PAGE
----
As we fully emerge from the “goblin mode” many of us found ourselves in over the last few years, 2023 gives rise to further optimism and enthusiasm, and Bannikin Travel & Tourism, specialists in responsible and experiential travel, are seeing a number of trends emerging. This includes a renewed push on both sustainable and regenerative travel initiatives, and a shift back from remote escapes to cultural as trends that will shape our travel habits over the next 12 months and beyond.
Serious About Sustainability
It’s no surprise that sustainability is high on the list again this year, and travel companies continue to step up to the challenge, investing in ways to protect the planet designed to both sustain and delight us. For their part, Exodus Travels is continuing to set a standard through its Nature Net Positive commitment, having just recently unveiled a new line-up of Citizen Science departures on several its trips. Featuring a variety of destinations worldwide, these trips have been developed in partnership with NatureMetrics and the International Union for Conservation of Nature (IUCN) to support the building of the eBioAtlas. Clients on these special departures will collect freshwater samples from various points throughout their adventures and the data gleaned from it will help support conservation action and inform world biodiversity policy. What’s more, each traveler will receive a report back detailing the environmental DNA (or eDNA) that was found in their sample(s).
Similarly, global leader in sustainable travel, Wilderness Scotland has just recently developed and unveiled a new Low Carbon Adventure – Scottish Highlands trip (featured online on its dedicated Low Carbon Travel page) – a unique five-day/four-night adventure that combines a traditional walking trip with low carbon travel, incorporating everything from sustainable culinary experiences to getting down in the dirt as you try your hand at rewilding, wildlife conservation, and more. Traveling by foot, e-bike, train and EV, the itinerary features a stay at a rustic mountain bunkhouse not reachable by any roads and a final night at one of Scotland’s most sustainable high-end hotels – the Lovat. The trip offers a glimpse at what the company believes is the future of traveling sustainably.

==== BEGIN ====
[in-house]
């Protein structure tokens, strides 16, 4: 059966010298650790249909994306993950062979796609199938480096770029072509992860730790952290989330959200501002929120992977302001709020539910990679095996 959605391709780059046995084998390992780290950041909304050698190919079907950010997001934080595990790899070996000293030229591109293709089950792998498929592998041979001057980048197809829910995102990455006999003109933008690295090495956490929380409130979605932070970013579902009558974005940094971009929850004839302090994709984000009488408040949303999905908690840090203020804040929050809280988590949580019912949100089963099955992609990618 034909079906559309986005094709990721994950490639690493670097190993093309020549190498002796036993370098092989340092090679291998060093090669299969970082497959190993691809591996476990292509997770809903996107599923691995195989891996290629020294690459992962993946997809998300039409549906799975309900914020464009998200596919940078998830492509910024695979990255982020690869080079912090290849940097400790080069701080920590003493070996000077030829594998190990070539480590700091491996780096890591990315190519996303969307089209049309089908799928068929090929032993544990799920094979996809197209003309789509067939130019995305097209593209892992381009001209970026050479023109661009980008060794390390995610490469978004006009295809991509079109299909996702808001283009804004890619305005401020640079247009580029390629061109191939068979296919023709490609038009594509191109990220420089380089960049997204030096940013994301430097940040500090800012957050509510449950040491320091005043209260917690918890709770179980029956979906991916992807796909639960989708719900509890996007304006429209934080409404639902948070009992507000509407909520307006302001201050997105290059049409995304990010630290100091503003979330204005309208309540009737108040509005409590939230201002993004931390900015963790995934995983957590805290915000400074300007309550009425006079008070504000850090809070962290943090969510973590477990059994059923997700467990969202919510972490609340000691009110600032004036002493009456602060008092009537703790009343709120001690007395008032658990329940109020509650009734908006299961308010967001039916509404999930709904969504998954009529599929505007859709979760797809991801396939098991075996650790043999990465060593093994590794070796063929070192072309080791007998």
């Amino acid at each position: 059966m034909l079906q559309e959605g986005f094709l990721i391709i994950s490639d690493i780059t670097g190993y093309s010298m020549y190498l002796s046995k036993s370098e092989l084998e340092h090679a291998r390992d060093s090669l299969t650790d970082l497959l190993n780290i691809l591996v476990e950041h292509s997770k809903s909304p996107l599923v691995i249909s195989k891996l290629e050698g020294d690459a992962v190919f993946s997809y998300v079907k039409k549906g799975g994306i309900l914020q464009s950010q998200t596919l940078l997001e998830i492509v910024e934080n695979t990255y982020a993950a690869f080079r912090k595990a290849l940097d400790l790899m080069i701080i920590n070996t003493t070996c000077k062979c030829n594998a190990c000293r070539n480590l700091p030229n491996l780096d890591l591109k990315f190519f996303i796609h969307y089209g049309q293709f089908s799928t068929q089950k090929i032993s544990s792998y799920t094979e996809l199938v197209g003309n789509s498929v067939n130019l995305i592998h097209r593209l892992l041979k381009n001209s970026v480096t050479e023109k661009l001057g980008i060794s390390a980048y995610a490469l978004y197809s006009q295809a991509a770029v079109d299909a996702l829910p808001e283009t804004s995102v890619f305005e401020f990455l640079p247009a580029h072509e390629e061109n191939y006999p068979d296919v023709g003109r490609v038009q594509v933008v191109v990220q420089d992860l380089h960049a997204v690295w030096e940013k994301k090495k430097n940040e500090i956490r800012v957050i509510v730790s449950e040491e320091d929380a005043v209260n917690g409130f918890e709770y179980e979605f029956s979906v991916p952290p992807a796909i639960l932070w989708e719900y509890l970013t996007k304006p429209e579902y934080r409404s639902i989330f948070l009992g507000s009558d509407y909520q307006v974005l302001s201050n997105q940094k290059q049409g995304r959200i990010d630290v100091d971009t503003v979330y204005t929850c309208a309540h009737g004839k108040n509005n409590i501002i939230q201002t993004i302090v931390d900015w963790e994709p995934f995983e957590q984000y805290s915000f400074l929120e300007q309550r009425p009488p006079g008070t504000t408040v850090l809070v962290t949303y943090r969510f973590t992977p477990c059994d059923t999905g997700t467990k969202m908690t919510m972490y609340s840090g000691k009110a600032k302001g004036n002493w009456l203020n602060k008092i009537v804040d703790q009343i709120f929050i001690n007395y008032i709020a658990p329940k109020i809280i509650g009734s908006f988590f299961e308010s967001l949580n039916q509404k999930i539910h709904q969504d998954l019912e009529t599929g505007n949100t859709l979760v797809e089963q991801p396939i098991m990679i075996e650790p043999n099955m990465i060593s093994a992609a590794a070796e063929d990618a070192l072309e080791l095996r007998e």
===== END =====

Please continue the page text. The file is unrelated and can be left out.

Leading Argentinian adventure tour operator, Say Hueque, has committed to planting 20,000 native trees by August 2023 as a way of doing its part to combat the climate emergency. “We need to go beyond sustainable, by compensating for our travelers’ emissions and then taking bold steps to generate a positive impact,” said owner Rafa Mayer. “We believe in the power of regenerative tourism and are doing everything we can to achieve this.” And finally, Natural Habitat Adventures has created a line of special departures under the theme ‘Climate Change & Our Wild World,” which feature experts from the World Wildlife Fund who share details about protecting wildlife, ecosystems, and humanity from the worst effects of climate change. As an added incentive to participate, for all Nat Hab guests who join one of these ground-breaking trips, the company will offset their entire life for one year.